Hong Kong lawmaker to withdraw Legco motion calling for national security law amid business concerns over proposed sanctions in US report
- Felix Chung, leader of pro-Beijing Liberal Party says now is not a good time to ‘add fuel to fire’
- He cites concerns over US report on Beijing’s ‘encroachment’ on city’s freedoms, which suggested sanctions
A pro-Beijing party in Hong Kong is set to withdraw a legislative motion calling for controversial national security laws amid concerns it would be used to justify American sanctions on the city over mainland “encroachment” of freedoms.
Liberal Party leader Felix Chung Kwok-pan, under pressure from the business sector, announced on Monday that he would request to change his motion topic in the Legislative Council to one on the ongoing US-China trade war, and, if this was rejected, would fully withdraw his bid.
Last week the US-China Economic and Security Review Commission, which advises the United States Congress, released a report warning of Beijing’s “encroachment” on the city’s rule of law and freedom of expression.
It recommended reviewing the arrangement to treat Hong Kong and mainland China as separate customs areas in the export of technology with civilian and military applications.
Calling the report misleading, Chung said he did not want his motion, originally set for a debate and a vote next month, to fan the flames sparked by US congressmen intent on creating trouble for Hong Kong or China.
“I don’t want to add fuel to the fire and give ammunition or any excuses for the US to play on the issue ... There are risks that I can’t take,” Chung said.
“Some newly elected congressmen might be unfamiliar with Hong Kong’s situation too,” he added, referring to the recent US midterm elections.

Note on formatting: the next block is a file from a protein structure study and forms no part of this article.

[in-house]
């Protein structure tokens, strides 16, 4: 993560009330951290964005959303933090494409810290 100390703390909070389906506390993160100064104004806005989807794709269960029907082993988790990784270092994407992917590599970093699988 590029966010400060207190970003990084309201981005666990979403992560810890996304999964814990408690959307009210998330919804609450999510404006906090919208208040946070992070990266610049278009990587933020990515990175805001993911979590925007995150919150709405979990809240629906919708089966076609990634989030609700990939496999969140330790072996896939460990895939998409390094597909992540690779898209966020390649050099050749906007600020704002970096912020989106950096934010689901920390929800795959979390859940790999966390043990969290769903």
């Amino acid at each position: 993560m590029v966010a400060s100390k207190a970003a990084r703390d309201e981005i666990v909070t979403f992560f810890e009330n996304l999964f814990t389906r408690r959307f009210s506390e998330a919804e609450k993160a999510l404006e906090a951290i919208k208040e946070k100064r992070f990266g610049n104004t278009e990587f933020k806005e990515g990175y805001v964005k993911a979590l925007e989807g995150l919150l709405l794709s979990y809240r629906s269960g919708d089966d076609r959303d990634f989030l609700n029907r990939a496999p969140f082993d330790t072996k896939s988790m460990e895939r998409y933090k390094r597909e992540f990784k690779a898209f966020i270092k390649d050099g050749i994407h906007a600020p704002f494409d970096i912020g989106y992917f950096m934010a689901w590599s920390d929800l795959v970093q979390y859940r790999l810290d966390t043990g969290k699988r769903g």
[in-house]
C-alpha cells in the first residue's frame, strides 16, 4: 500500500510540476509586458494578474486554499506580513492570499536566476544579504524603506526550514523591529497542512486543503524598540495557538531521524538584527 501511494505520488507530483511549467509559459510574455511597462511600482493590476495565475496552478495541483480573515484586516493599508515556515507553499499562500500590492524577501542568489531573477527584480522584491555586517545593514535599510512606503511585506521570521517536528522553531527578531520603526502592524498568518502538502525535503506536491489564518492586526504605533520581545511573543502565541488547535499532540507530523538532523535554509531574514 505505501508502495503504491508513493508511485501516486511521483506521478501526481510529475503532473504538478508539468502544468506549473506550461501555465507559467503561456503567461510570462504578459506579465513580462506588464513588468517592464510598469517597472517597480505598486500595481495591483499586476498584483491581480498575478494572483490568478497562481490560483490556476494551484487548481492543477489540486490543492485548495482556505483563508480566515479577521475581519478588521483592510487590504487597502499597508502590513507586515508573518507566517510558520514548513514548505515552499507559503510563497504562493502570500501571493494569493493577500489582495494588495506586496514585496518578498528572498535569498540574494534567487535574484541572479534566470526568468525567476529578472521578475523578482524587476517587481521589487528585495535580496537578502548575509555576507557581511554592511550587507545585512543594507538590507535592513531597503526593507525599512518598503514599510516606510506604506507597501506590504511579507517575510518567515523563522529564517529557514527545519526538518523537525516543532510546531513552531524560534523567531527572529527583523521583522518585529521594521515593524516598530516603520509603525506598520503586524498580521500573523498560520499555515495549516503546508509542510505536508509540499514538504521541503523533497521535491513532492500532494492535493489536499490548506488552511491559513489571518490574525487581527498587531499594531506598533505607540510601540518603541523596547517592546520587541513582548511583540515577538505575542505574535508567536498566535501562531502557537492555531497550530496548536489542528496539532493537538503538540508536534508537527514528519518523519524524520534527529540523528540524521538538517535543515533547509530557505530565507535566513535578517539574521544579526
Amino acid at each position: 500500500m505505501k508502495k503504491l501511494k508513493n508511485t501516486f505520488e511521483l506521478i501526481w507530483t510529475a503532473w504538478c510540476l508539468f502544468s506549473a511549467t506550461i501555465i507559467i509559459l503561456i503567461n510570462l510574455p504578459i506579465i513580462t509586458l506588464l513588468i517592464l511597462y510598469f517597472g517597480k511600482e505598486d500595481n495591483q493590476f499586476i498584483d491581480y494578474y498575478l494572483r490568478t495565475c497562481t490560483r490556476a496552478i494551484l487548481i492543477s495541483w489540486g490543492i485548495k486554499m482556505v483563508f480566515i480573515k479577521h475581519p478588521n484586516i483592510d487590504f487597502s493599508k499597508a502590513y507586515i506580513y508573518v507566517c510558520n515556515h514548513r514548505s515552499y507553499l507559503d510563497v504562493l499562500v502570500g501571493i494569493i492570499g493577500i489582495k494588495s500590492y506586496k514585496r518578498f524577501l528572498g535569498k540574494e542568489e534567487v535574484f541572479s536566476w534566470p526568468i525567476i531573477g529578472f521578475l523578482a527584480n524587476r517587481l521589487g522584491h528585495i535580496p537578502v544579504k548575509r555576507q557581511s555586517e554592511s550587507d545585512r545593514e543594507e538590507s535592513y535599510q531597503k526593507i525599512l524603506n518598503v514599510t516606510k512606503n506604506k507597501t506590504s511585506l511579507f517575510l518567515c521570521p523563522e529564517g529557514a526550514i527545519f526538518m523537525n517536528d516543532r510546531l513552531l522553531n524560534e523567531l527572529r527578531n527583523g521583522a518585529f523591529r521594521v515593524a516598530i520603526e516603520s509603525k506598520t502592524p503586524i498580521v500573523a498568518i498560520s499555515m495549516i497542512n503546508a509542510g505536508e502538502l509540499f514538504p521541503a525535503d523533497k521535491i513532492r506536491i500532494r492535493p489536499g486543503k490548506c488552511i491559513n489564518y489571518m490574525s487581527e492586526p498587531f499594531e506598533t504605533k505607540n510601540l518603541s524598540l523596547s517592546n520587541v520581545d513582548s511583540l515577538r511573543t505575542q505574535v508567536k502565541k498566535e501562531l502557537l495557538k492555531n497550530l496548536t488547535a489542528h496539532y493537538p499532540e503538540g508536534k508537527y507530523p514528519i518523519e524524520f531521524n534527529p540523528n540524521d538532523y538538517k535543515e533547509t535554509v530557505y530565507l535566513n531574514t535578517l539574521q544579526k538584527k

Since taking office in July last year, Hong Kong leader Carrie Lam Cheng Yuet-ngor has faced increasing pressure from Beijing to enact national security legislation – especially amid calls by separatists for the city to break away from mainland China.
Given the pro-Beijing camp’s majority in Legco, Chung’s motion was likely to be passed. While the government is not obliged to act on any motion initiated by a lawmaker, once passed, it would add pressure on the administration to pursue the issue.
Under Article 23 of the Basic Law, the city’s mini-constitution, Hong Kong is obliged to enact its own law to prohibit acts of “treason, secession, sedition and subversion” against the central government. Previous attempts to advance the legislation in 2003 resulted in half a million people taking to the streets, forcing authorities to shelve the bill.
However, Beijing has signalled its impatience in recent years.
The US report noted recent developments in the city, such as the unprecedented ban on the separatist Hong Kong National Party, and it raised concerns this “may lead to the passage of national security legislation that would allow the government to further silence pro-democracy organisations and supporters”.
It recommended that US lawmakers press authorities to assess the country’s policy of exporting sensitive technology, “as it relates to the US treatment of Hong Kong and China as separate customs areas”.
Chung said: “Many friends from the business sector were very worried over the weekend. It will be a real game over for Hong Kong if the US imposes sanctions on the city.”
He added that such a move would be tantamount to destroying the city’s strengths as an international trading hub under Beijing’s “one country, two systems” governing principle, which grants Hong Kong a high degree of autonomy.
The pro-establishment lawmaker explained that he had wanted to table the motion calling for national security legislation soon after his re-election two years ago, and was finally allocated a debate time slot on December 5.
But he added that it was not the right time to push ahead with calls amid the US-China trade war.
Additional reporting by Tony Cheung